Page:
The UK’s ‘big thee’ grocers have injected a healthy dose of behavioural science into their Covid-19 customer comms in a bid to immunise their stores from panic buying.
Rather than simply saying “don’t panic”, the stores have taken the unusual step of emailing individual shoppers to reassure them of product availability.
Mike Coupe, CEO of Sainsbury’s, emailed shoppers saying the grocery giant had “ordered more stock of essential items…put more capacity into warehouses and set limits on a small number of items, including some cleaning products, soap and pain relief”.
“Avoid coronavirus panic buying”
He also went on to ask customers to help elderly and vulnerable friends, family and neighbours with their shopping if possible. He added: ‘If everyone shops normally, there will be enough for everyone’.
This reassurance messaging was echoed by the CEOs of Tesco and Asda in similar emails from their CEOs to customers.
Roger Burnley, CEO of Asda, wrote to customers during what he called “worrying times” to “personally reassure them” that Asda is working hard to keep shelves stocked.
He wrote: ‘We’re working around the clock to make sure we’re doing everything we can to keep products available – and in some cases, such as with hand sanitizer, cleaning products and baby formula – we have implemented a limit on the number of items that can be purchased to make sure everyone can get what they need. I’d also ask that you try to shop responsibly and not buy more than you need so that everyone, including the vulnerable, have access to the essentials.”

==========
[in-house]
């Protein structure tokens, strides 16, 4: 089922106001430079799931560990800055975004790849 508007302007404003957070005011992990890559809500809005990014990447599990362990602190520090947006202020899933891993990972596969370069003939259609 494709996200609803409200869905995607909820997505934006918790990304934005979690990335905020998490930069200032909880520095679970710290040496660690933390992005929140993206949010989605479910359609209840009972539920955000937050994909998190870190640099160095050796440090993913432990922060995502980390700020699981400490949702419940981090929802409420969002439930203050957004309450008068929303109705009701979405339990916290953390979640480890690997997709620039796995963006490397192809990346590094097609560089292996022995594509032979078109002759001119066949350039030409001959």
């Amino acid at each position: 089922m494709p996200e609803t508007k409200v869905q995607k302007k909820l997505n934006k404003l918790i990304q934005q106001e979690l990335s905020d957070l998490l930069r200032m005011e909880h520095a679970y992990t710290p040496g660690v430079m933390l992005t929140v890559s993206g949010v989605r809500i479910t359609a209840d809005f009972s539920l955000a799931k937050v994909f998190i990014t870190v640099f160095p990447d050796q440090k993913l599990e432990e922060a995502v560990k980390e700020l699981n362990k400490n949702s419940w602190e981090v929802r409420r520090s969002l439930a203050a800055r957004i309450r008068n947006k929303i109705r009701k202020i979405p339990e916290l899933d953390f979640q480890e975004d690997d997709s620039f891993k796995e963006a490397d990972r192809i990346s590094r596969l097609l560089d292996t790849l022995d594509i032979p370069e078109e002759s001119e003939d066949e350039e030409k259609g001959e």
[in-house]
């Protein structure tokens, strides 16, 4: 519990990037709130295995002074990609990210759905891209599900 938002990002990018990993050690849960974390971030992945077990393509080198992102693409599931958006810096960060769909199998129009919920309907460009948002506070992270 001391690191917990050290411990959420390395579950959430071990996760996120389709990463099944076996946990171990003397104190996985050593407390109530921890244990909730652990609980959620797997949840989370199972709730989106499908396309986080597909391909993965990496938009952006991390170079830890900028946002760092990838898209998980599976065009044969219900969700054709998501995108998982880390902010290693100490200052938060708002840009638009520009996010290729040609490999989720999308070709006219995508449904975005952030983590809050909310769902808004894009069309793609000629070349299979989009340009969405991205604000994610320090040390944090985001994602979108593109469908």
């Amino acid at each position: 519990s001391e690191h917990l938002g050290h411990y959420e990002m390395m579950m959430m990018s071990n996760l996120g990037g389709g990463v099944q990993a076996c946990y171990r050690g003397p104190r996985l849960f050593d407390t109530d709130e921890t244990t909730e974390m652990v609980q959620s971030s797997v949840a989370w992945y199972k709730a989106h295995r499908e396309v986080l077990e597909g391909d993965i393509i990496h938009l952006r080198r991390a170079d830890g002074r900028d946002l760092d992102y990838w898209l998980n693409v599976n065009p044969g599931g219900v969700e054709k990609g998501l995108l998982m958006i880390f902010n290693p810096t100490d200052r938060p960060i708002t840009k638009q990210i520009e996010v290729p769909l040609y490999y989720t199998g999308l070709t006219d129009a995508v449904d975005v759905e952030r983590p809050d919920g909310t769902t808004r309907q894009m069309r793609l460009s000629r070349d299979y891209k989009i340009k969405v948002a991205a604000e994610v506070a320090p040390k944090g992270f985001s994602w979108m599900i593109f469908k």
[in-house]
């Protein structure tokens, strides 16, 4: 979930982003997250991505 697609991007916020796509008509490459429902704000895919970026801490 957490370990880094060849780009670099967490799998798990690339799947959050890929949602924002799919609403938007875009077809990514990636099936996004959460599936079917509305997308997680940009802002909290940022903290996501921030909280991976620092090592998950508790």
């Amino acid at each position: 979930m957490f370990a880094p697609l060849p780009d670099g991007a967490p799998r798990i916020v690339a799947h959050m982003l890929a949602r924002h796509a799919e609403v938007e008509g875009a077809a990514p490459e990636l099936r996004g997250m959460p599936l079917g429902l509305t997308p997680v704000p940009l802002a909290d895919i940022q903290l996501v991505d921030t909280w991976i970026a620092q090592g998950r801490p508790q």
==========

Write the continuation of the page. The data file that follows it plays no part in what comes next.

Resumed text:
Self-isolation and grocery delivery
Burnley urged online shoppers who are self-isolating to flag this up in the ‘other information’ field of their online order form so that their order can be left on the doorstep. He added that drivers were being issued with sanitiser spray to keep shopping and totes infection-free.
Burnley revealed that Asda is rationing sanitizer, cleaning products and baby formula and urged customers to “shop responsibly and not buy more than you need so that everyone, including the vulnerable, have access to the essentials”.
The personalised messaging follows a joint letter released to the press from 12 of the country’s biggest grocers urging responsible shopping habits.
Meanwhile a Belfast branch of frozen food retailer Iceland has decided to reserve the first hour of trading for elderly shoppers.
Covid-19 and older shoppers
The manager of the Kennedy Centre in Belfast said: “Could the wider public please respect this hour and understand that this time is allocated for elderly people only. Iceland appeal to people’s better nature when realising who needs priority.”
Since being published on Sunday, the Facebook post has garnered 4,600 reactions, 7,000 shares and hundreds of comments.
“Well done Iceland for taking a stand. Well done for now trying a different approach to make sure those most vulnerable are able to get a chance to buy what they need,” one person wrote.